UW Today is reporting that, as part of a new White House Smart Cities Initiative called The MetroLab Network, the University of Washington has partnered with the City of Seattle in joining "a new national network of university-city partnerships that will work on 'smart city' solutions."

"Great universities can't succeed without great cities," said UW Interim President Ana Mari Cauce about the collaboration she and Seattle Mayor Ed Murray have signed onto. "Together we will help our city become more just and inclusive, so that it can serve as a model for other communities around the nation."

Writes UW Today: "The partnership aims to marry expertise and knowledge from UW researchers — from engineers inventing new sensors to sociologists studying determinants of poverty to data scientists parsing problems in new ways — and the experience and learned wisdom of employees tackling day-to-day challenges of running a city. [...] The Seattle/UW partnership will place an emphasis on innovations that create a more equitable and inclusive city — one that is affordable, safe, secure and that fosters the health and well-being of all its residents."

The UW/Seattle collaboration is one of twenty-one initial university/city MetroLab Network partnerships. The Network hopes to tackle challenges in three "thrust areas": infrastructure, city services, and civic engagement. UW's involvement will be coordinated through the university's Urban@UW initiative and a kickoff event is scheduled for October 29th, with Interim President Cauce and Mayor Murray in attendance to discuss the initiative and other related projects.

You can read the full UW Today article here.

And you can read the White House's detailed press release announcing the "Smart Cities" initiative, which includes a list of all city/university partnerships, here.


eScience Institute's Data Science for Social Good Fellows

On Thursday, August 20th, the four project teams for eScience's Data Science for Social Good summer program gathered one last time to make their final presentations in front of a room filled to capacity with distinguished guests. The culmination of ten weeks work now boiled down to thirty-minute presentations, and the recently-christened Data Science for Social Good Fellows were eager to report on the merits of their respective projects.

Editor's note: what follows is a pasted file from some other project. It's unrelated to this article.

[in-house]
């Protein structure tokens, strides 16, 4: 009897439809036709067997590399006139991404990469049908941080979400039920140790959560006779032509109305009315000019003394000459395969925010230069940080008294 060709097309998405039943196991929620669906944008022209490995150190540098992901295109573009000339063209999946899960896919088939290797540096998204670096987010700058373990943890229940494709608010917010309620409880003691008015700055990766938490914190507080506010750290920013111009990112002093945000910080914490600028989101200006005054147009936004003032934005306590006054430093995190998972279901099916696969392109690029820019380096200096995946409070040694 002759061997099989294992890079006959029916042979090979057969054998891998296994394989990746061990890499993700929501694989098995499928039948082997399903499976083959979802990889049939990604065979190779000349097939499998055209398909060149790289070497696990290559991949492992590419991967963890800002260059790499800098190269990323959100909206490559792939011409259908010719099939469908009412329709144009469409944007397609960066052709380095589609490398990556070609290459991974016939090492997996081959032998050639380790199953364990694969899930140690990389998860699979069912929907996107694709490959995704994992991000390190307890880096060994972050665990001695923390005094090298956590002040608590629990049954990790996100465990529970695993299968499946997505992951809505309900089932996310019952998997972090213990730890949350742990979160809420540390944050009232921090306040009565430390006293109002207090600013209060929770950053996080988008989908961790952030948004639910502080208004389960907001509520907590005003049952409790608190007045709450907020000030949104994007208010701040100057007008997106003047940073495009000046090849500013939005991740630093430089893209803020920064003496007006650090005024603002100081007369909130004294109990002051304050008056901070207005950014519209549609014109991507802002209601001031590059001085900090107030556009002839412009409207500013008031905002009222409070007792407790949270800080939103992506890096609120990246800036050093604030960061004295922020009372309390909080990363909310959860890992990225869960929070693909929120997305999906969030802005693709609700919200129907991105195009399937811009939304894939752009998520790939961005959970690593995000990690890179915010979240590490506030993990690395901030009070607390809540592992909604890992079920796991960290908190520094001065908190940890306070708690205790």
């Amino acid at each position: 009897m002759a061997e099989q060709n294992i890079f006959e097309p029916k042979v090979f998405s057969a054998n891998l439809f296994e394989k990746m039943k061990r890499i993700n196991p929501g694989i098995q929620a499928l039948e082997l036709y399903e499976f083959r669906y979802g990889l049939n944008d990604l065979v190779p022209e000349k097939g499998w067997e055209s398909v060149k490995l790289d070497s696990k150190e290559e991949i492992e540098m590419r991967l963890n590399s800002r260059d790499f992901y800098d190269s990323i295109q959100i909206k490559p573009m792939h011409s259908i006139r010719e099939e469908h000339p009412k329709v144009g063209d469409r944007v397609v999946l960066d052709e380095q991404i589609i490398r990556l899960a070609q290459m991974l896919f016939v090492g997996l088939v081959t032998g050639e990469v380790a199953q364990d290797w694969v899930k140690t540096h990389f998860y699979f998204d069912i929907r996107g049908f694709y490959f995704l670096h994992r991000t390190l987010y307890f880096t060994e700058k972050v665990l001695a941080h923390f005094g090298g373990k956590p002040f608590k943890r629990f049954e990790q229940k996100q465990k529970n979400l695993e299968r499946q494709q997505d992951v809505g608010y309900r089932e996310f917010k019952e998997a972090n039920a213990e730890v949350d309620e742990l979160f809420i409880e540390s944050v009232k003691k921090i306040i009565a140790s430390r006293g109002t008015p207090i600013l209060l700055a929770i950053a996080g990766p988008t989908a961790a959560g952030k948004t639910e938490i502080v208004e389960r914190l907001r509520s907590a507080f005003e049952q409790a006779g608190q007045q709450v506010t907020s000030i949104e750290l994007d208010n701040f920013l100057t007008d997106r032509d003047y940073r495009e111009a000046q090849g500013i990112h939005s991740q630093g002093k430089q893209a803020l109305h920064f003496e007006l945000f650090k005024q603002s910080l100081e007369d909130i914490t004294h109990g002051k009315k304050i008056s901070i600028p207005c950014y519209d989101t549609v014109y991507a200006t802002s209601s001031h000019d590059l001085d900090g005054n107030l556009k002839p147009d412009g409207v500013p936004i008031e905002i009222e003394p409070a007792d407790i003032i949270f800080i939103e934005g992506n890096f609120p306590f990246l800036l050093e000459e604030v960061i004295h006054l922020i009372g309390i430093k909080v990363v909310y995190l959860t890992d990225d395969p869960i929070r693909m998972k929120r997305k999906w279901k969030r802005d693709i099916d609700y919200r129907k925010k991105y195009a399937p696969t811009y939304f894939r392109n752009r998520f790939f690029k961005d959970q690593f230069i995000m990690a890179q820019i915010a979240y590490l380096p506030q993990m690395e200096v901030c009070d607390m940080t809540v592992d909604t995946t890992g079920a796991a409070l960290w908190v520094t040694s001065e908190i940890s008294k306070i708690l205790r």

Modeled after programs at Georgia Tech and the University of Chicago, an initial applicant pool of 144 students was narrowed down to sixteen graduate and undergraduate DSSG Fellows, split among four projects whose focus was solving 21st Century urban challenges using data science. Each team was joined by a project lead and an eScience Data Scientist, along with students from Alliances for Learning and Vision for Underrepresented Americans (ALVA), a University of Washington program that targets underrepresented students in a variety of disciplines for summer internships. 

The University of Washington eScience Institute announces a competition for the 2016 Moore/Sloan Data Science and Washington Research Foundation Innovation in Data Science Postdoctoral Fellowships. We seek outstanding interdisciplinary researchers with expertise in the methods of data science and in a physical, life, or social science.

The program recognizes that rapid advances in our ability to acquire and generate data are transforming all fields of discovery from "data-poor" to "data-rich." A significant bottleneck to discovery is our ability to perform inference over heterogeneous, noisy, and often massive datasets.

There are two funding pathways for Data Science postdoctoral fellowships:

  1. Most of our postdoctoral fellows are funded jointly by the Gordon and Betty Moore Foundation, the Alfred P. Sloan Foundation, and the Washington Research Foundation.

  2. There is also the possibility of co-funding between two WRF-funded institutes. Candidates interested in joint WRF appointments should complete the full application process for both institutes. In addition, the applicant should include a paragraph that clearly indicates the rationale and fit of a joint appointment.

The First International Workshop on Smart Cities and Urban Analytics (UrbanGIS 2015), in conjunction with ACM SIGSPATIAL 2015, has announced a call for papers ahead of its November 3, 2015, workshop in Seattle, WA.


About half of humanity lives in urban environments today and that number will grow to 80% by the middle of this century; North America is already 80% in cities, and will rise to 90% by 2050. Cities are thus the loci of resource consumption, of economic activity, and of innovation; they are the cause of our looming sustainability problems but also where those problems must be solved. Smart cities are leveraging advanced analytics solutions, usually with spatio-temporal data, to support urban management and more informed decision making. Big urban data, if properly acquired, integrated, and analyzed, can take us beyond today's imperfect and often anecdotal understanding of cities to enable better operations, informed planning, and improved policy.

Despite many efforts in tackling challenges of smart cities through big data and spatio(­-temporal) analysis, there is no standard spatio(­-temporal) data infrastructure able to support the wide range of requirements in different problem areas. This workshop will provide a forum for researchers from various domains to present their results and to work together toward developing such an infrastructure. This includes, but not limited to, techniques, policies, and standards required to acquire, process, and use spatio(-temporal) data, particularly in the urban context.